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Words of Wisdom

Write every day, line by line, page by page, hour by hour. Do this despite fear. For above all else, beyond imagination and skill, what the world asks of you is courage, courage to risk rejection, ridicule and failure. As you follow the quest for stories told with meaning and beauty, study thoughtfully but write boldly. Then, like the hero of the fable, your dance will dazzle the world.

— Robert McKee

Select to hear or see audio/video on this topicAs an author, one of the choices you can make about a sentence is whether to use active or passive voice. Which one you select depends on the circumstances and what you want to emphasize.

Active Voice

In an active voice sentence, the person or object performing the action is the grammatical subject of the sentence.

Ex. The English fans purchased most of the tickets for the World Cup final.

In the above example, “The English fans,” the group undertaking the action described in the sentence, are also the grammatical subject of the sentence. The emphasis in an active voice sentence is on the actors—in this case, the fans. They carry out the action of the verb. Active sentences are more common in English than passive ones.

Passive Voice

In a passive voice sentence, the person or object undertaking the action described is NOT the grammatical subject of the sentence.

Ex. Most of the tickets for the World Cup final were purchased by the English fans.

Here the grammatical subject of the sentence is “Most of the tickets.” The group doing the purchasing is relegated to a prepositional phrase: “by the English fans.” They receive the action of the verb. Passive voice sentences are often longer than their active voice counterparts and may be more cumbersome or confusing.

It’s also possible in passive voice to omit any mention of who or what is performing the action.

Ex. Most of the tickets for the World Cup final were purchased.

Here we don’t know who did the purchasing; we know only that it happened. The emphasis is on the tickets.

Deciding Whether to Use Active or Passive Voice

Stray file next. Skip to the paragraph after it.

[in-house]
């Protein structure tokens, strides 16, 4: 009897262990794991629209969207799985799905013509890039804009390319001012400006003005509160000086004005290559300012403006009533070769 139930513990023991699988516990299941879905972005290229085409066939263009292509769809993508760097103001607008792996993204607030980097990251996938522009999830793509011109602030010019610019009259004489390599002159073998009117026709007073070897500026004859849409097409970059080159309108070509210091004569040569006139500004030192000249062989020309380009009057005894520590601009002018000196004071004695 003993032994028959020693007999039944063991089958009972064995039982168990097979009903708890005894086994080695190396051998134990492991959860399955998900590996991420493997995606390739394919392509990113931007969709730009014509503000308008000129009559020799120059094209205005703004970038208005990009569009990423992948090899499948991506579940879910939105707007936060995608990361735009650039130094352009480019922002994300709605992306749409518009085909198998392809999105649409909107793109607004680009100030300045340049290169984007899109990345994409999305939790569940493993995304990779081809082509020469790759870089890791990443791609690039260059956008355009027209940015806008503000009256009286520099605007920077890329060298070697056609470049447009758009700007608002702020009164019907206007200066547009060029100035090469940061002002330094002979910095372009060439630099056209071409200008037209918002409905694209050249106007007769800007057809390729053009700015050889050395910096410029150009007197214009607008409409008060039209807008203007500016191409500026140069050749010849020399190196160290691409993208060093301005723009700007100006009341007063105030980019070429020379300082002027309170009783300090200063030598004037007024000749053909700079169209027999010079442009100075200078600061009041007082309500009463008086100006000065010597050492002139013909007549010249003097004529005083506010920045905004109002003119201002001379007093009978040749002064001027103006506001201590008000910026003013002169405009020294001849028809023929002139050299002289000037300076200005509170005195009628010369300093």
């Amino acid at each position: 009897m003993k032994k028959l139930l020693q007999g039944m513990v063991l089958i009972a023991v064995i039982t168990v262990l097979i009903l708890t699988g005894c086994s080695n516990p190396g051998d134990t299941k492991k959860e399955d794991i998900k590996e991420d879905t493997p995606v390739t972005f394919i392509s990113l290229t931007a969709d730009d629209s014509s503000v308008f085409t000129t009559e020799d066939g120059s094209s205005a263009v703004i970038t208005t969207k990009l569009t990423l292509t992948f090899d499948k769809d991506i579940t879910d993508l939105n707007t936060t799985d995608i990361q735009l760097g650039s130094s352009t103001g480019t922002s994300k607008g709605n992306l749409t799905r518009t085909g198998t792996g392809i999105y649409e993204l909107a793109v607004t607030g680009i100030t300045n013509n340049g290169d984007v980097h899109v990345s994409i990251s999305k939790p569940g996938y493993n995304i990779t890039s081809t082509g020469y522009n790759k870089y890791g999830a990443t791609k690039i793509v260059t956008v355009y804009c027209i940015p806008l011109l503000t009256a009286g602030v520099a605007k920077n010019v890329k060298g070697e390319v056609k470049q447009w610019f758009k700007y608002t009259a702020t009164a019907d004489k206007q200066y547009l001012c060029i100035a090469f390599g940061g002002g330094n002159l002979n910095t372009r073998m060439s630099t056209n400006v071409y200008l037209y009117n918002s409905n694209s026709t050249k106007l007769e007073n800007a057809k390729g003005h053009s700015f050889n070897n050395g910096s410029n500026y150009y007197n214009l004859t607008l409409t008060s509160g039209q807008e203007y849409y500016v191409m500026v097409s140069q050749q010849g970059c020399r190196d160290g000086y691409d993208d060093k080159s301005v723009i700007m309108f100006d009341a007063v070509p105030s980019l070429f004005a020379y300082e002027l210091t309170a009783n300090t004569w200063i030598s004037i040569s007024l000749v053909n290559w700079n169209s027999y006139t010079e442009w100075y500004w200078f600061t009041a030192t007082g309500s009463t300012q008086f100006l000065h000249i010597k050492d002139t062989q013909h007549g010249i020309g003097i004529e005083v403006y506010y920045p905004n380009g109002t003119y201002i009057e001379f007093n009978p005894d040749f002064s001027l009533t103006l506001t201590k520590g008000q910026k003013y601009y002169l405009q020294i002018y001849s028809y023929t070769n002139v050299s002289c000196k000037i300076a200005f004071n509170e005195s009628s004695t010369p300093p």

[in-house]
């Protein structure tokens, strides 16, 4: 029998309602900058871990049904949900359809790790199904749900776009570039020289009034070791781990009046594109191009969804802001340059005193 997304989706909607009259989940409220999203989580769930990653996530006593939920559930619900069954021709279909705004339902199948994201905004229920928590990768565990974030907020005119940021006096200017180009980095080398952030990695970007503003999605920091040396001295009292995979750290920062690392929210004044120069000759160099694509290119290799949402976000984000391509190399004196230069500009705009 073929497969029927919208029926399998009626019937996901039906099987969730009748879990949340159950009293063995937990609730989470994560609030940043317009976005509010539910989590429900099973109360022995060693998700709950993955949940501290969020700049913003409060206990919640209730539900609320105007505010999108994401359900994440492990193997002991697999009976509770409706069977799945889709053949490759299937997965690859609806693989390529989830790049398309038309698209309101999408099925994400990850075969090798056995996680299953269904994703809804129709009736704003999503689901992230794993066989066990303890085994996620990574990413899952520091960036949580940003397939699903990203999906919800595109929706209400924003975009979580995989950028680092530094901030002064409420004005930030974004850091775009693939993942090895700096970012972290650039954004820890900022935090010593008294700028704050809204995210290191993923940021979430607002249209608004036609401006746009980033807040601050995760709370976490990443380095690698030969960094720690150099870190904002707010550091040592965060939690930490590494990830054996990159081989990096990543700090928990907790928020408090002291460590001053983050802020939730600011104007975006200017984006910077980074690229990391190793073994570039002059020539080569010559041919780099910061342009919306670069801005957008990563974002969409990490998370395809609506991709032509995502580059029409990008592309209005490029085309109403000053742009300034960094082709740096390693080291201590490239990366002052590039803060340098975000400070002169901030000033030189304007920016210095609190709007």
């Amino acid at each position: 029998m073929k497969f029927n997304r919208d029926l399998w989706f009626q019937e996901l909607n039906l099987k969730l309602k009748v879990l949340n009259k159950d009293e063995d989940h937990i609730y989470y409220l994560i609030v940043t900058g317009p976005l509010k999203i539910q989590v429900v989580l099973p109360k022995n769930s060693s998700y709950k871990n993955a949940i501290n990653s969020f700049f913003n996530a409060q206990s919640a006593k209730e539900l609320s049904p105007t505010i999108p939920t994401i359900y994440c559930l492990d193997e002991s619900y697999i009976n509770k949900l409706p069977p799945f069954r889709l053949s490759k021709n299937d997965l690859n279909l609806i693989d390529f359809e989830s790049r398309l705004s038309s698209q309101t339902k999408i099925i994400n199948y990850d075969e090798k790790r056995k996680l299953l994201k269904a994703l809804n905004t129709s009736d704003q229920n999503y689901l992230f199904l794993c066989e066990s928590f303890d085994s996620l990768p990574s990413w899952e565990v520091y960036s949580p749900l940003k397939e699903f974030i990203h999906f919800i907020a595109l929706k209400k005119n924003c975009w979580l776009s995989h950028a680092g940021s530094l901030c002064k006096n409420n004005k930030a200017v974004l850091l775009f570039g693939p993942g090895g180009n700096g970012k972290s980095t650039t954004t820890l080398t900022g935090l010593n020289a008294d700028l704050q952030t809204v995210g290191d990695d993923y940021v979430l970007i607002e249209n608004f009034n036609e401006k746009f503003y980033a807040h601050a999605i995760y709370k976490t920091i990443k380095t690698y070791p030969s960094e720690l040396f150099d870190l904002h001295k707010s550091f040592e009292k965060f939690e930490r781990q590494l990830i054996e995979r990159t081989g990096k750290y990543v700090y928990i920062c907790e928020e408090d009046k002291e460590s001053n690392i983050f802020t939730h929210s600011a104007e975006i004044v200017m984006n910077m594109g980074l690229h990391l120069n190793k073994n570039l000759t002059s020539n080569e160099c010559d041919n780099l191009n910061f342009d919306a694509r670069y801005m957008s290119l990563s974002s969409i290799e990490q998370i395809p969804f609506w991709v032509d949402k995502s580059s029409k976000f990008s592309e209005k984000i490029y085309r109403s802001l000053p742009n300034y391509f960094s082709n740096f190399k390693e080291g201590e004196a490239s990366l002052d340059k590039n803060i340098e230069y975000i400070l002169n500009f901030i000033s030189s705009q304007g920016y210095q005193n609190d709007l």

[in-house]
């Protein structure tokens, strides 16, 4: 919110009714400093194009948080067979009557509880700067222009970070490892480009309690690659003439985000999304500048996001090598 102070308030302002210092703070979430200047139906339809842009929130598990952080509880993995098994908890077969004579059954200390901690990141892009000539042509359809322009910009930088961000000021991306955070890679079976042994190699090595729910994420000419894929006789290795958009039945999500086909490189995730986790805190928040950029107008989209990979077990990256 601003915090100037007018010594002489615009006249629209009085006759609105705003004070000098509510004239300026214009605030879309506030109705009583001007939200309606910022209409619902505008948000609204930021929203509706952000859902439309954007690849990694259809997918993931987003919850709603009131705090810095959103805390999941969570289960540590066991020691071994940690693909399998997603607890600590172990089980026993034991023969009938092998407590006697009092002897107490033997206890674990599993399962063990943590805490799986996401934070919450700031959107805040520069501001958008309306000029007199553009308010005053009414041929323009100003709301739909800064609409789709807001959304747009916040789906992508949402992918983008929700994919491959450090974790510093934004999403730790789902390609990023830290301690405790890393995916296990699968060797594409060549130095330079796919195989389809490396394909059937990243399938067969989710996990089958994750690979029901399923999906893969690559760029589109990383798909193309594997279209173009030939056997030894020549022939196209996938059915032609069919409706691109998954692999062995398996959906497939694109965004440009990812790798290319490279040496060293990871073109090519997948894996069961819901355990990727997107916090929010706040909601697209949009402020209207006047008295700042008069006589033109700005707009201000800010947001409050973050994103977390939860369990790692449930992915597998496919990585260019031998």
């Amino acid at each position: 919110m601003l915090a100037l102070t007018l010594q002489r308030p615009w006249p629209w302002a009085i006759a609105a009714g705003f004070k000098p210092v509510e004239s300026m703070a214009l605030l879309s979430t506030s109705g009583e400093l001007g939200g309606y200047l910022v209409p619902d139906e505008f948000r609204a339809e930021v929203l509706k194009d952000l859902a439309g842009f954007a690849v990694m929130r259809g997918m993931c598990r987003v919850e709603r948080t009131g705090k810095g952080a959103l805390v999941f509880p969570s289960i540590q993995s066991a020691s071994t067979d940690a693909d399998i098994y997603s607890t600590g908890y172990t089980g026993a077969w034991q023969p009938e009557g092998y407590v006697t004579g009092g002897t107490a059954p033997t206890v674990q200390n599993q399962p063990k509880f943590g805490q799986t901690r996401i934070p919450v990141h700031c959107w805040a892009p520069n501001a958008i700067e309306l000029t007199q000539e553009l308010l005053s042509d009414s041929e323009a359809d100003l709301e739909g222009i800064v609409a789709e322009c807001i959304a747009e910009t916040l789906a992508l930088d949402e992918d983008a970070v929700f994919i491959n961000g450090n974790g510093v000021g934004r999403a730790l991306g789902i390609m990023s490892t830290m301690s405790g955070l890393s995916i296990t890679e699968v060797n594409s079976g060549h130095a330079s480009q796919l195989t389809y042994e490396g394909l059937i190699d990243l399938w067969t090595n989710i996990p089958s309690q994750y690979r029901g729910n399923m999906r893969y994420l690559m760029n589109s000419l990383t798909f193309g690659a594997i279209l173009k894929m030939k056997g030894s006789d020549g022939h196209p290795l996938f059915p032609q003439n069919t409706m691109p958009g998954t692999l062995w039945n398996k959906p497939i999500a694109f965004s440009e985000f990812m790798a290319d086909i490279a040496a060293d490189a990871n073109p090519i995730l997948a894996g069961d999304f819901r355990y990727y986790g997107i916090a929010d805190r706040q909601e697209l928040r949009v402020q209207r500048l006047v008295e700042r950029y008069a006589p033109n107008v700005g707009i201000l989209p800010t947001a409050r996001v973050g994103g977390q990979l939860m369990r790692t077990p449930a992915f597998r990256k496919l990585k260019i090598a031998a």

Many guidebooks suggest that writers should avoid the passive voice whenever possible. While it’s true that active voice lends immediacy to writing and is often the preferred construction, there are times when it’s appropriate to use passive voice.

For instance, passive voice might be the better option if you don’t care who performed the action or if the actor isn’t relevant.

Ex. Most of the tickets for the World Cup final were purchased by the end of January.

Passive voice might also be the better option if you want to shift the emphasis.

Ex. The last remaining ticket to the World Cup final was purchased yesterday.

Here the fact that the last ticket is gone is more significant than who bought it.

Some disciplines, especially those in the sciences, prefer the use of passive voice, in part because the person conducting research is less significant to the writing than the findings or results. Passive voice can, however, lead to convoluted sentence structure and misplaced emphasis. Unless you’re required to use passive voice, you may want to reserve it for times when the actor is unknown or unimportant. If you think your sentences sound stilted or cumbersome, try rewriting any passive constructions as active to see if that improves the flow.

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Active & Passive Voice

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